The plantar fascia on the bottom of your foot, the thick band of connective tissue that spans from your heel to your big toe, acts as a protective and shock-absorbing shield for the feet and thus the entire body.  With too much and/or repeated impact or pressure, the tissue tears, creating small micro tears in the tissue, straining this protective sheath and causing some degree of inflammation and swelling.  The tears in the tissue cause the pain.  These tears, small in magnitude, can heal in short spans of time, but if they keep tearing with continual impact and pressure, pain persists.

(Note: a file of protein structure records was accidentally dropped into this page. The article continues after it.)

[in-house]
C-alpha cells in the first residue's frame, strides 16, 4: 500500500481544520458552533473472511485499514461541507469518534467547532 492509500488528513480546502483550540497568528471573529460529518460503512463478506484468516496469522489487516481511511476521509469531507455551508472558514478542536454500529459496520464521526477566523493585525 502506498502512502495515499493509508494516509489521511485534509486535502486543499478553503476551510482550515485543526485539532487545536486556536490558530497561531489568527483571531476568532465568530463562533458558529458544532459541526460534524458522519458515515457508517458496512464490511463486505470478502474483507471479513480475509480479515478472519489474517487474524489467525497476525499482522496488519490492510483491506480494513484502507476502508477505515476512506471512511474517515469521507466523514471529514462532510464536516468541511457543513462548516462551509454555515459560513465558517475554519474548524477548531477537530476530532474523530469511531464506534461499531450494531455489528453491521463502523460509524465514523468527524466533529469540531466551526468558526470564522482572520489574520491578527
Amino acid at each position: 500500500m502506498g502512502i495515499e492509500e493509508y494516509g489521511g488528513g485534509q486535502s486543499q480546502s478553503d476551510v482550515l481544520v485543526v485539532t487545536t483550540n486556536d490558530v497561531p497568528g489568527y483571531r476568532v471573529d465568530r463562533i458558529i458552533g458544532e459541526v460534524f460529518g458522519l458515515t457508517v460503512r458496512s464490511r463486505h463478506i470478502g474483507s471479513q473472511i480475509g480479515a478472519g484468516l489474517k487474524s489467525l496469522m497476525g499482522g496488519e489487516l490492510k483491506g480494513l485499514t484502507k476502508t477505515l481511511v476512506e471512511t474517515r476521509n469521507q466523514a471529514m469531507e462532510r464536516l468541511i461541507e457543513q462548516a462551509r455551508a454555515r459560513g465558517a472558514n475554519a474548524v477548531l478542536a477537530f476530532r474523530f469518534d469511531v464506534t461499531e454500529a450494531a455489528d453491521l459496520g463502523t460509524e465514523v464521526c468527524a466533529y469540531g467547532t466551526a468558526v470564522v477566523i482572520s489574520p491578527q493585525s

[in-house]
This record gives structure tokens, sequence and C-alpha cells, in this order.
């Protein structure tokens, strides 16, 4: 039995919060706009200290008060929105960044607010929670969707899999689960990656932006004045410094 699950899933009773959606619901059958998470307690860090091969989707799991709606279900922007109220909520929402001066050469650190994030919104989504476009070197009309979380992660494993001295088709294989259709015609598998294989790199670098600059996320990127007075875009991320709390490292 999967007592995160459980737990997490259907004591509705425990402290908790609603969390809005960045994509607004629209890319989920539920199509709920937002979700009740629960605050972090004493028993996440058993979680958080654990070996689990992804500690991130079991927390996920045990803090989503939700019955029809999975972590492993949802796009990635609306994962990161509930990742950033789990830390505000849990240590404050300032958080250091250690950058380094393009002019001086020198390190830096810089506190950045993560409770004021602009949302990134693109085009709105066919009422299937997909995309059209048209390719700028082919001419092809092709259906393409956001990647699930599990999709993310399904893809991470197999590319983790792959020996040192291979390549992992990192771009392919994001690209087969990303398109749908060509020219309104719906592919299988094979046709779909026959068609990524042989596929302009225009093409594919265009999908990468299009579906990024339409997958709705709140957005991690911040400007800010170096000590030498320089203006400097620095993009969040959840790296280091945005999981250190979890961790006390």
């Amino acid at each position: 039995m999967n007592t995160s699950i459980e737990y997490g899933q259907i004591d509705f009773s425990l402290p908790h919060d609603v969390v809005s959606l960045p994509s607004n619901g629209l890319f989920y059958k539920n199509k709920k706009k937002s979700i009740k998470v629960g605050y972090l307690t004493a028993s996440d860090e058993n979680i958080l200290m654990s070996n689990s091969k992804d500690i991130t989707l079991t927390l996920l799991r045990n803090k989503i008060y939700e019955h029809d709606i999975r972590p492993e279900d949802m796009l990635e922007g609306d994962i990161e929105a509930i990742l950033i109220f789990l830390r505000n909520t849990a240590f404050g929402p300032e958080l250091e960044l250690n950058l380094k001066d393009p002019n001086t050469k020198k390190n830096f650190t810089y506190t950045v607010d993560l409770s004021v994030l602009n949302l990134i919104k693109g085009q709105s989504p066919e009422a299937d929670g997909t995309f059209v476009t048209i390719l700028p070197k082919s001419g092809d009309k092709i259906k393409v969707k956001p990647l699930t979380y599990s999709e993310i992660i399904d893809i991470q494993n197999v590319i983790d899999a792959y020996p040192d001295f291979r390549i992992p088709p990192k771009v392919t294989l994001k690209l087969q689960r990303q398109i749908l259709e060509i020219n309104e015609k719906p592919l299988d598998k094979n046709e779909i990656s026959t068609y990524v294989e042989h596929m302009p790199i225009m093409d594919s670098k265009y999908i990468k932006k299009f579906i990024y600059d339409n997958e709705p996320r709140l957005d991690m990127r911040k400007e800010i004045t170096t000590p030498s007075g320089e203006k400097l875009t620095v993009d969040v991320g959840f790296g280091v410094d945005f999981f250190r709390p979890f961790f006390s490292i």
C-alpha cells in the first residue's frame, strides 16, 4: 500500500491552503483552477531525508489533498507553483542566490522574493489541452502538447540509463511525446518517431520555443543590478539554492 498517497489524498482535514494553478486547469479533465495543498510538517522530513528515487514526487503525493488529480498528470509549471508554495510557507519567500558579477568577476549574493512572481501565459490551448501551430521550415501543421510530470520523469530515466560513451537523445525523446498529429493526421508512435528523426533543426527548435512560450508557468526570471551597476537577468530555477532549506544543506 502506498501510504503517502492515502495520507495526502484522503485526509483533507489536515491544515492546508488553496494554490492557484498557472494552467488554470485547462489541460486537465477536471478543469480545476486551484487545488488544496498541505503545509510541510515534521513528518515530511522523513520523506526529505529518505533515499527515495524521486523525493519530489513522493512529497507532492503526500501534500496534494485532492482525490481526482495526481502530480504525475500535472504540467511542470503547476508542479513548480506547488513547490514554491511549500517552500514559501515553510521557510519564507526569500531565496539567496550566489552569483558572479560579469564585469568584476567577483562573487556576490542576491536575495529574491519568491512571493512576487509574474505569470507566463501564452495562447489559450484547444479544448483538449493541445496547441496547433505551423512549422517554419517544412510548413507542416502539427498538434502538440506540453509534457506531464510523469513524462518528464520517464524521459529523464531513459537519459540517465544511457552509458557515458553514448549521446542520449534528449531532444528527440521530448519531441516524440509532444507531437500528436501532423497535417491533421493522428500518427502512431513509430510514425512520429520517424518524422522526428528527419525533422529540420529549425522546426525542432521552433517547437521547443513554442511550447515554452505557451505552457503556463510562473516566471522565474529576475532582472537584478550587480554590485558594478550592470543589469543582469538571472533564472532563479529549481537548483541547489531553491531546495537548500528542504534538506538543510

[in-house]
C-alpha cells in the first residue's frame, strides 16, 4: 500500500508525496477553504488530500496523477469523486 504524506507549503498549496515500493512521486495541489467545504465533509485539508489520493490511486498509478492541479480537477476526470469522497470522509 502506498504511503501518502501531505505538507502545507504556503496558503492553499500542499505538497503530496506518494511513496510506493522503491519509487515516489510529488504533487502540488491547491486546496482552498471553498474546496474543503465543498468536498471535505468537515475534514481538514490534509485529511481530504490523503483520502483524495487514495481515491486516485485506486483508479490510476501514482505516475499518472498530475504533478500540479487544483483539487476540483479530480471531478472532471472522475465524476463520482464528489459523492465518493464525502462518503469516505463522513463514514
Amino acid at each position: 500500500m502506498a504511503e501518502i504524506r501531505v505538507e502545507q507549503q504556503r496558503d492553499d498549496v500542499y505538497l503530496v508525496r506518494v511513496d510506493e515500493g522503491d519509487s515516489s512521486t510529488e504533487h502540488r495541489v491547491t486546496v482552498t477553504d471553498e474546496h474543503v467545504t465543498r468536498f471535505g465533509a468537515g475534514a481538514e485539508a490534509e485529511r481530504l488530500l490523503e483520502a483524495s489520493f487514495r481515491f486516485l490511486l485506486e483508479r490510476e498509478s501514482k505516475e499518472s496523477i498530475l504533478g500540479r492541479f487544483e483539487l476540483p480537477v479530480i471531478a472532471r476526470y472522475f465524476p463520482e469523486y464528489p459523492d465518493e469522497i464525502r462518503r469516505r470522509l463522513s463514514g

Why Is This Happening:

Although “itis” usually indicates an inflammation, studies of plantar fasciitis have shown that there is very little inflammation present.  This explains why prescribed anti-inflammatories currently prescribed for the condition have little to no affect on the healing process.  Instead, it has been found that the fascia is degraded due to repetitive wear and tear, and, as a result, becomes stressed and weakened.

Weak muscles in the foot and ankle and higher up in the knee and hip can cause too much pressure on the sole of the foot, thereby causing the tissue to weaken due to repetitive stress, causing plantar fasciitis.  More specifically, excessive pronation or rolling inward of the feet, high arches or flat fleet and walking, standing or running for long periods of time, especially on hard surfaces and while wearing ill fitting or worn out shoes are causes of the condition.